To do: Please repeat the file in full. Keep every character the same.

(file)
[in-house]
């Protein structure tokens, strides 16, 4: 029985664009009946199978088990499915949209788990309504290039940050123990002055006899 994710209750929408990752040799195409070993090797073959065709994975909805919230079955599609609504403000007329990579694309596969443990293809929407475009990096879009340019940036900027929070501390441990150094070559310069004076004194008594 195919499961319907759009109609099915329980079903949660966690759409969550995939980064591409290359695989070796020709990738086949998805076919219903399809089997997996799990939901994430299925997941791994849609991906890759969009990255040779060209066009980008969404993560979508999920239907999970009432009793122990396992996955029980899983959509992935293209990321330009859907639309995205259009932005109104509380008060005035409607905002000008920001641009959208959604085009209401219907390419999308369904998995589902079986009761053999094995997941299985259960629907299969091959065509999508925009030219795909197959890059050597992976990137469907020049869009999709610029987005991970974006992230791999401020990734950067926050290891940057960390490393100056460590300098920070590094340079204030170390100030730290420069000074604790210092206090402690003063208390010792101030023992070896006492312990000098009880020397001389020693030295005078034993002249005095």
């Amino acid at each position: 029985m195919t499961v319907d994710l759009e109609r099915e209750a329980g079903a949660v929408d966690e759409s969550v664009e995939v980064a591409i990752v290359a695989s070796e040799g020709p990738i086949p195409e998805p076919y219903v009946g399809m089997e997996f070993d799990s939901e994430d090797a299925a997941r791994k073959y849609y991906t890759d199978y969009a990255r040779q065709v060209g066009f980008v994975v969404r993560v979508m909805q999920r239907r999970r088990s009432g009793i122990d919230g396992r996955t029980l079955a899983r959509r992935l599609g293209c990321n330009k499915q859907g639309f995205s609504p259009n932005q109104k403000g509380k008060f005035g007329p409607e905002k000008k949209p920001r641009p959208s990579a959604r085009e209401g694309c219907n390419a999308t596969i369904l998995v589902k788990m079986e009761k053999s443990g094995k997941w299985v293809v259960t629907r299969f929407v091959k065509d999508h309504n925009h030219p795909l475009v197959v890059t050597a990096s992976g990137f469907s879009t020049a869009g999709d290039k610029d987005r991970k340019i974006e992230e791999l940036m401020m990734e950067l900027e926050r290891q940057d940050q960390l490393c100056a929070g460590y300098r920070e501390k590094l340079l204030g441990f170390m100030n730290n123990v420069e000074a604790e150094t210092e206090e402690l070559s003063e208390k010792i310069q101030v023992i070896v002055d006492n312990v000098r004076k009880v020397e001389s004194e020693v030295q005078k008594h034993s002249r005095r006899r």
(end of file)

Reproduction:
[in-house]
């Protein structure tokens, strides 16, 4: 029985664009009946199978088990499915949209788990309504290039940050123990002055006899 994710209750929408990752040799195409070993090797073959065709994975909805919230079955599609609504403000007329990579694309596969443990293809929407475009990096879009340019940036900027929070501390441990150094070559310069004076004194008594 195919499961319907759009109609099915329980079903949660966690759409969550995939980064591409290359695989070796020709990738086949998805076919219903399809089997997996799990939901994430299925997941791994849609991906890759969009990255040779060209066009980008969404993560979508999920239907999970009432009793122990396992996955029980899983959509992935293209990321330009859907639309995205259009932005109104509380008060005035409607905002000008920001641009959208959604085009209401219907390419999308369904998995589902079986009761053999094995997941299985259960629907299969091959065509999508925009030219795909197959890059050597992976990137469907020049869009999709610029987005991970974006992230791999401020990734950067926050290891940057960390490393100056460590300098920070590094340079204030170390100030730290420069000074604790210092206090402690003063208390010792101030023992070896006492312990000098009880020397001389020693030295005078034993002249005095």
């Amino acid at each position: 029985m195919t499961v319907d994710l759009e109609r099915e209750a329980g079903a949660v929408d966690e759409s969550v664009e995939v980064a591409i990752v290359a695989s070796e040799g020709p990738i086949p195409e998805p076919y219903v009946g399809m089997e997996f070993d799990s939901e994430d090797a299925a997941r791994k073959y849609y991906t890759d199978y969009a990255r040779q065709v060209g066009f980008v994975v969404r993560v979508m909805q999920r239907r999970r088990s009432g009793i122990d919230g396992r996955t029980l079955a899983r959509r992935l599609g293209c990321n330009k499915q859907g639309f995205s609504p259009n932005q109104k403000g509380k008060f005035g007329p409607e905002k000008k949209p920001r641009p959208s990579a959604r085009e209401g694309c219907n390419a999308t596969i369904l998995v589902k788990m079986e009761k053999s443990g094995k997941w299985v293809v259960t629907r299969f929407v091959k065509d999508h309504n925009h030219p795909l475009v197959v890059t050597a990096s992976g990137f469907s879009t020049a869009g999709d290039k610029d987005r991970k340019i974006e992230e791999l940036m401020m990734e950067l900027e926050r290891q940057d940050q960390l490393c100056a929070g460590y300098r920070e501390k590094l340079l204030g441990f170390m100030n730290n123990v420069e000074a604790e150094t210092e206090e402690l070559s003063e208390k010792i310069q101030v023992i070896v002055d006492n312990v000098r004076k009880v020397e001389s004194e020693v030295q005078k008594h034993s002249r005095r006899r």